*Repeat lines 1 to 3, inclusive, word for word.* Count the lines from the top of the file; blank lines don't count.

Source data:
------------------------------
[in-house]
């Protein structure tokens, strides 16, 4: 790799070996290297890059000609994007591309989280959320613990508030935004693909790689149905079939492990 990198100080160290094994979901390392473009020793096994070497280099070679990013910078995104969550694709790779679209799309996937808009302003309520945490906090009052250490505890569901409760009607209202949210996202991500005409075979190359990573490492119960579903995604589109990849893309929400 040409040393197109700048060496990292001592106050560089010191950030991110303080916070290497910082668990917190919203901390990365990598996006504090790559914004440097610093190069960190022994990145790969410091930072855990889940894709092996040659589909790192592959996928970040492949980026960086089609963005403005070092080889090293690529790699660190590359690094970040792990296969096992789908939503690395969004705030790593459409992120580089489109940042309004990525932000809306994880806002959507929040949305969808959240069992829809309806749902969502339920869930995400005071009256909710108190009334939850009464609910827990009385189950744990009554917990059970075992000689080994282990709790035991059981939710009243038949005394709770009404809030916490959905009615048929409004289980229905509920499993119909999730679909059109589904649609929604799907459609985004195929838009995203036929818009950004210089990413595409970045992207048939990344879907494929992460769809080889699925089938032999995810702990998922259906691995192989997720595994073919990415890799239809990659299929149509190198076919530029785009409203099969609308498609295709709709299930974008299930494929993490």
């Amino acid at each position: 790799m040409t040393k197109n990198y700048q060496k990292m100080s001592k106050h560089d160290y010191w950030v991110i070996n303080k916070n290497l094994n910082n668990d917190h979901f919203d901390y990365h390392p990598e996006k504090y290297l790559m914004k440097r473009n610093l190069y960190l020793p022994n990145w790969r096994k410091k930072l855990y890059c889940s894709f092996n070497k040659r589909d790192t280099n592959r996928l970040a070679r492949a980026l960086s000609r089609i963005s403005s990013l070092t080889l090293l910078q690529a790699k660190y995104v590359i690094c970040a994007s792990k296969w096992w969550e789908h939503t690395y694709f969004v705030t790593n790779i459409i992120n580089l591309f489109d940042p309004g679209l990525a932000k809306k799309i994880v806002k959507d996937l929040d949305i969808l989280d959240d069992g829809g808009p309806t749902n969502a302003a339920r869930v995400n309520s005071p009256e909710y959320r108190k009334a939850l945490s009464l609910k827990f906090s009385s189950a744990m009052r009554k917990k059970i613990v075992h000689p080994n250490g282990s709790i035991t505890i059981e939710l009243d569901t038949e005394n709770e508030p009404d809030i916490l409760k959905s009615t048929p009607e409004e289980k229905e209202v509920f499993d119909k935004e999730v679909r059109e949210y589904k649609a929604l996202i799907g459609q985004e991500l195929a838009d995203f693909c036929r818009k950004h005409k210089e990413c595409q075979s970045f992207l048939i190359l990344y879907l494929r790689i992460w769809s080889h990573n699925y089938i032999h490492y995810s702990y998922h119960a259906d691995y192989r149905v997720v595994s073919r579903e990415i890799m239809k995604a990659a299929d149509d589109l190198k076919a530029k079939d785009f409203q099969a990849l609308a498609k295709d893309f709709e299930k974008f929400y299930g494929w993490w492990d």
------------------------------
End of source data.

[in-house]
């Protein structure tokens, strides 16, 4: 790799070996290297890059000609994007591309989280959320613990508030935004693909790689149905079939492990 990198100080160290094994979901390392473009020793096994070497280099070679990013910078995104969550694709790779679209799309996937808009302003309520945490906090009052250490505890569901409760009607209202949210996202991500005409075979190359990573490492119960579903995604589109990849893309929400 040409040393197109700048060496990292001592106050560089010191950030991110303080916070290497910082668990917190919203901390990365990598996006504090790559914004440097610093190069960190022994990145790969410091930072855990889940894709092996040659589909790192592959996928970040492949980026960086089609963005403005070092080889090293690529790699660190590359690094970040792990296969096992789908939503690395969004705030790593459409992120580089489109940042309004990525932000809306994880806002959507929040949305969808959240069992829809309806749902969502339920869930995400005071009256909710108190009334939850009464609910827990009385189950744990009554917990059970075992000689080994282990709790035991059981939710009243038949005394709770009404809030916490959905009615048929409004289980229905509920499993119909999730679909059109589904649609929604799907459609985004195929838009995203036929818009950004210089990413595409970045992207048939990344879907494929992460769809080889699925089938032999995810702990998922259906691995192989997720595994073919990415890799239809990659299929149509190198076919530029785009409203099969609308498609295709709709299930974008299930494929993490």
């Amino acid at each position: 790799m040409t040393k197109n990198y700048q060496k990292m100080s001592k106050h560089d160290y010191w950030v991110i070996n303080k916070n290497l094994n910082n668990d917190h979901f919203d901390y990365h390392p990598e996006k504090y290297l790559m914004k440097r473009n610093l190069y960190l020793p022994n990145w790969r096994k410091k930072l855990y890059c889940s894709f092996n070497k040659r589909d790192t280099n592959r996928l970040a070679r492949a980026l960086s000609r089609i963005s403005s990013l070092t080889l090293l910078q690529a790699k660190y995104v590359i690094c970040a994007s792990k296969w096992w969550e789908h939503t690395y694709f969004v705030t790593n790779i459409i992120n580089l591309f489109d940042p309004g679209l990525a932000k809306k799309i994880v806002k959507d996937l929040d949305i969808l989280d959240d069992g829809g808009p309806t749902n969502a302003a339920r869930v995400n309520s005071p009256e909710y959320r108190k009334a939850l945490s009464l609910k827990f906090s009385s189950a744990m009052r009554k917990k059970i613990v075992h000689p080994n250490g282990s709790i035991t505890i059981e939710l009243d569901t038949e005394n709770e508030p009404d809030i916490l409760k959905s009615t048929p009607e409004e289980k229905e209202v509920f499993d119909k935004e999730v679909r059109e949210y589904k649609a929604l996202i799907g459609q985004e991500l195929a838009d995203f693909c036929r818009k950004h005409k210089e990413c595409q075979s970045f992207l048939i190359l990344y879907l494929r790689i992460w769809s080889h990573n699925y089938i032999h490492y995810s702990y998922h119960a259906d691995y192989r149905v997720v595994s073919r579903e990415i890799m239809k995604a990659a299929d149509d589109l190198k076919a530029k079939d785009f409203q099969a990849l609308a498609k295709d893309f709709e299930k974008f929400y299930g494929w993490w492990d």